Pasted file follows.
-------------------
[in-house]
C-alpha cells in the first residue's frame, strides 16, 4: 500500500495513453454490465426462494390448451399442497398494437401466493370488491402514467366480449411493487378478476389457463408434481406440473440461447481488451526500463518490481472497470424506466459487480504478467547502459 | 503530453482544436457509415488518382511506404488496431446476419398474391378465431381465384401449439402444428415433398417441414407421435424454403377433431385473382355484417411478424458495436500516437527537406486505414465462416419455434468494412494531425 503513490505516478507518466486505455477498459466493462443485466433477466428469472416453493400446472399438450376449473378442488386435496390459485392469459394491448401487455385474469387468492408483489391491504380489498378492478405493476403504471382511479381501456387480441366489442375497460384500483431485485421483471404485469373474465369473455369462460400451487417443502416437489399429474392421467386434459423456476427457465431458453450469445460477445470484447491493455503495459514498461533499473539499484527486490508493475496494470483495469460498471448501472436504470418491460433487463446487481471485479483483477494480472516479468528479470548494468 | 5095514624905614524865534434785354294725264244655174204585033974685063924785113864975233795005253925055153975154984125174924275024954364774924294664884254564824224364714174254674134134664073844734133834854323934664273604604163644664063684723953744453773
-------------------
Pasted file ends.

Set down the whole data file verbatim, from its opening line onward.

[in-house]
C-alpha cells in the first residue's frame, strides 16, 4: 500500500495513453454490465426462494390448451399442497398494437401466493370488491402514467366480449411493487378478476389457463408434481406440473440461447481488451526500463518490481472497470424506466459487480504478467547502459 | 503530453482544436457509415488518382511506404488496431446476419398474391378465431381465384401449439402444428415433398417441414407421435424454403377433431385473382355484417411478424458495436500516437527537406486505414465462416419455434468494412494531425 503513490505516478507518466486505455477498459466493462443485466433477466428469472416453493400446472399438450376449473378442488386435496390459485392469459394491448401487455385474469387468492408483489391491504380489498378492478405493476403504471382511479381501456387480441366489442375497460384500483431485485421483471404485469373474465369473455369462460400451487417443502416437489399429474392421467386434459423456476427457465431458453450469445460477445470484447491493455503495459514498461533499473539499484527486490508493475496494470483495469460498471448501472436504470418491460433487463446487481471485479483483477494480472516479468528479470548494468 | 5095514624905614524865534434785354294725264244655174204585033974685063924785113864975233795005253925055153975154984125174924275024954364774924294664884254564824224364714174254674134134664073844734133834854323934664273604604163644664063684723953744453773